In Eastern Texas, the experts at 1 Way Diesel Performance are renowned for their expertise in diesel vehicles. They provide various services to their customers, including manufacturing parts, repairing engines, and creating fully customized builds. Some of their exceptional builds have even been showcased on the Motortrend show “Texas Metal’s Loud & Lifted,” which explores emerging diesel customization shops in Texas.

Interestingly, in a recent episode, the spotlight was on one of 1 Way Diesel’s builds, despite it not fitting the typical “lifted” style. In fact, there was hardly any space to slide a playing card beneath the frame of their featured car. This particular vehicle happened to be a 2004 Lamborghini Gallardo, equipped with a powerful 5.9L common rail Cummins engine positioned at the rear.

Although primarily serving as a shop vehicle, this project car underwent a three-month transformation and will occasionally be taken to the drag strip. Consequently, it received more than just a standard diesel engine swap. The skilled team at 1 Way Diesel went the extra mile by upgrading the connecting rods, camshaft, main studs, and head studs. Additionally, they incorporated a ported cylinder head with upgraded springs. To generate approximately 1,000 horsepower, surpassing twice the output of the stock 5.0L V10 engine found in the Gallardo, they installed larger injectors and implemented a unique twin-turbo setup.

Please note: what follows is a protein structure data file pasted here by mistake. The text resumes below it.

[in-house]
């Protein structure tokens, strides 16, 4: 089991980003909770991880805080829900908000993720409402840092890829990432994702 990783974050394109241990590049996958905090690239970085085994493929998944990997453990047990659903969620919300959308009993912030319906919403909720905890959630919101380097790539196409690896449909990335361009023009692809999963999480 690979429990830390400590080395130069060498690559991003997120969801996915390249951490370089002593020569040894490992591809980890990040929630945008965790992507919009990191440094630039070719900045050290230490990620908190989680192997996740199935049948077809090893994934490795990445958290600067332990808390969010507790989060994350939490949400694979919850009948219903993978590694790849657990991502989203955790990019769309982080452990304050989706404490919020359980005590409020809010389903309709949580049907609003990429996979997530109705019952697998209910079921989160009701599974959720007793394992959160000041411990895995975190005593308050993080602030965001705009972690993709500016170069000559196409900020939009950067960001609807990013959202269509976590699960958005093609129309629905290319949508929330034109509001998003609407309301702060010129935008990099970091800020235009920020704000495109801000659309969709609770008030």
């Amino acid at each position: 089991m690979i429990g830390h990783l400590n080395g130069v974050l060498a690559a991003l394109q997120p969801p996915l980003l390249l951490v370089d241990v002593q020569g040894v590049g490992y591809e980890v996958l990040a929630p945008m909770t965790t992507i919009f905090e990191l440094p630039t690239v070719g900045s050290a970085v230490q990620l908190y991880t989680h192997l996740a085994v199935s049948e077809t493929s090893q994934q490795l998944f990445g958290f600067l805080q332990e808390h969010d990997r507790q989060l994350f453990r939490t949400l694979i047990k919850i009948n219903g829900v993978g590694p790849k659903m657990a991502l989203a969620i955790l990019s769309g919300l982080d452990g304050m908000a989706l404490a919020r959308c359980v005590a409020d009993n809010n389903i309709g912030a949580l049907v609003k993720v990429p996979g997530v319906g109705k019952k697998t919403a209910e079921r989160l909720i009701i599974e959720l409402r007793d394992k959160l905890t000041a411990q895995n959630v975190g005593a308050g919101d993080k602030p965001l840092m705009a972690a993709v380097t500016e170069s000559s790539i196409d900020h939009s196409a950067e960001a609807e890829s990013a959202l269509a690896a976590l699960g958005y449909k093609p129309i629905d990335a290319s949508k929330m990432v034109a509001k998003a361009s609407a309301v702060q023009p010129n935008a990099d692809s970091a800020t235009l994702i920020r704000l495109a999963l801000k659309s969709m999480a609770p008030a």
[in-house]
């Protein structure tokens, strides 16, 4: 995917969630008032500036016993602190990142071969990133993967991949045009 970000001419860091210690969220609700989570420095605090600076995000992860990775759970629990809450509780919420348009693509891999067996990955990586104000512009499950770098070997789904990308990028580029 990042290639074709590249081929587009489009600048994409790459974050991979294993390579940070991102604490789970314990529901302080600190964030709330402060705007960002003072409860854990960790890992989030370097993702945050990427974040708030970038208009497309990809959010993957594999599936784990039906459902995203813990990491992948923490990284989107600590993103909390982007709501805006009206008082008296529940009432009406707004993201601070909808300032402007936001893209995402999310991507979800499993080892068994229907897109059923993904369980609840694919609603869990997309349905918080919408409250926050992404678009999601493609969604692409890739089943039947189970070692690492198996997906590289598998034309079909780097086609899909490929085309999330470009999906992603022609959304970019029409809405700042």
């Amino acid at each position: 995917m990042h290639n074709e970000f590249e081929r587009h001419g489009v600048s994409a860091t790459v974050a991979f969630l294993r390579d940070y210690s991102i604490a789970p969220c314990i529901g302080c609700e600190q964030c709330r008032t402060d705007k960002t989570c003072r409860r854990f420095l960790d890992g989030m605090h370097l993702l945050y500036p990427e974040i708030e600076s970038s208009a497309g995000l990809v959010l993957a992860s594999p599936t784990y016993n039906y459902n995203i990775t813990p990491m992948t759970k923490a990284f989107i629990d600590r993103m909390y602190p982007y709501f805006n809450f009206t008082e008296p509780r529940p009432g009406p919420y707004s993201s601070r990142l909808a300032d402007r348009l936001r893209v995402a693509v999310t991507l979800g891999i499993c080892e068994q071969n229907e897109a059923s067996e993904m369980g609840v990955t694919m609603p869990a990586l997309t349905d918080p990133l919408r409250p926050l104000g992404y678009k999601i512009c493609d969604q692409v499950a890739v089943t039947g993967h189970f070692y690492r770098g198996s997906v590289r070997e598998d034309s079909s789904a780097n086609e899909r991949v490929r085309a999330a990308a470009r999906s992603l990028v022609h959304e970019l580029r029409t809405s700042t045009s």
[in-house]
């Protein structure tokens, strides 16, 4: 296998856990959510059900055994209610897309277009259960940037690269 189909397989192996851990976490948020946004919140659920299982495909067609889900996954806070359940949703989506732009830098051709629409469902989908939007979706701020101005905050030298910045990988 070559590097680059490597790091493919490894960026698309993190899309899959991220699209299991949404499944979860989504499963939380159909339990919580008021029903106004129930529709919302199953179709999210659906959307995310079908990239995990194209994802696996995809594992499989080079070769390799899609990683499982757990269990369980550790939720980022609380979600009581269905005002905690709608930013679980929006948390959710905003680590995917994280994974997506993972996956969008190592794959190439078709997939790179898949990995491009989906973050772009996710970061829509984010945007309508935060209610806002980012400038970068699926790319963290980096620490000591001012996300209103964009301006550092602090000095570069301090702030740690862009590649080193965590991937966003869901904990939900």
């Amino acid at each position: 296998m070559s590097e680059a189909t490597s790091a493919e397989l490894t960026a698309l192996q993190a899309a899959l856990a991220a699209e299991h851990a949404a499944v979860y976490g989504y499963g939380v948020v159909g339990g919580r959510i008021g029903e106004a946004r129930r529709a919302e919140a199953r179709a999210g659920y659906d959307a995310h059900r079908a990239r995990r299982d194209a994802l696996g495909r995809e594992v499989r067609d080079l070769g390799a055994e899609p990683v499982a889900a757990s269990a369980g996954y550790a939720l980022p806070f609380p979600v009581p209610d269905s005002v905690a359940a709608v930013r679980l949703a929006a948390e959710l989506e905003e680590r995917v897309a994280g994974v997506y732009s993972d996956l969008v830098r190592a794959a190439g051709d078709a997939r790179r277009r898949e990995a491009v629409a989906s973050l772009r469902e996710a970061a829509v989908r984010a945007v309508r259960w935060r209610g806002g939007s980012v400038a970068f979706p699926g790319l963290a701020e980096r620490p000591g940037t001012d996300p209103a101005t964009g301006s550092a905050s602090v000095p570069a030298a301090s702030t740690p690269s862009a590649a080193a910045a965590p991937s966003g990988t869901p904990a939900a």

1941 Chevrolet School Bus – P-Pumped 12-Valve 5.9L Compound Turbo Cummins Engine

Between running a construction company, operating a bar, owning a carwash, and managing several rental properties, he still found time to commit to his passion project – building a chopped and lowered rat-rod ’41 Chevy school bus with a P-pumped 12-vavle 5.9L compound turbo Cummins engine.

The pair traveled 700 miles away from home to bid on an old Ford bus. After being out-bid, they came home with their Chevy bus for a cool $2,700. The next step was making some refurbishments and finding a proper engine to place under the hood.

Most of the machine work was undertaken by nearby Quality Engine Machine Shop. Drew DeClerck of DeClerck Custom Machine assembled the refreshed 5.9L and Scheid Diesel cut the block for fire-rings.

Inside, the Cummins received ARP main and head studs, a Hamilton 188/220 hot street camshaft with tappets, heavy-duty pushrods, and 180-lb. valve springs. The build also received port and polish work performed on the head.

Bliesner put cam bearings in it, head studded it, and got the pump built to 4,500 rpm with a custom cam and 180-lb. valve springs in the head.

A high-pressure wastegated S363 sits underneath the hood, while a BorgWarner S472 non-wastegated atmosphere charger sticks out the top. The S472 kicks in at around 25 psi of boost. As for the fuel, a Scheid Diesel P7100 fuel injection pump with custom-bent stainless injection lines and 5×13 injectors were installed. A Summit Racing 20-gallon aluminum fuel cell and a homemade fuel system with a FASS 260-gph lift pump power the engine.

With all of its upgrades, the engine puts out around 650-hp and 1,200 lb.-ft of torque.

Diesel of the Week is sponsored by AMSOIL. If you have an engine you’d like to highlight in this series, please email Engine Builder Editor Greg Jones at [email protected].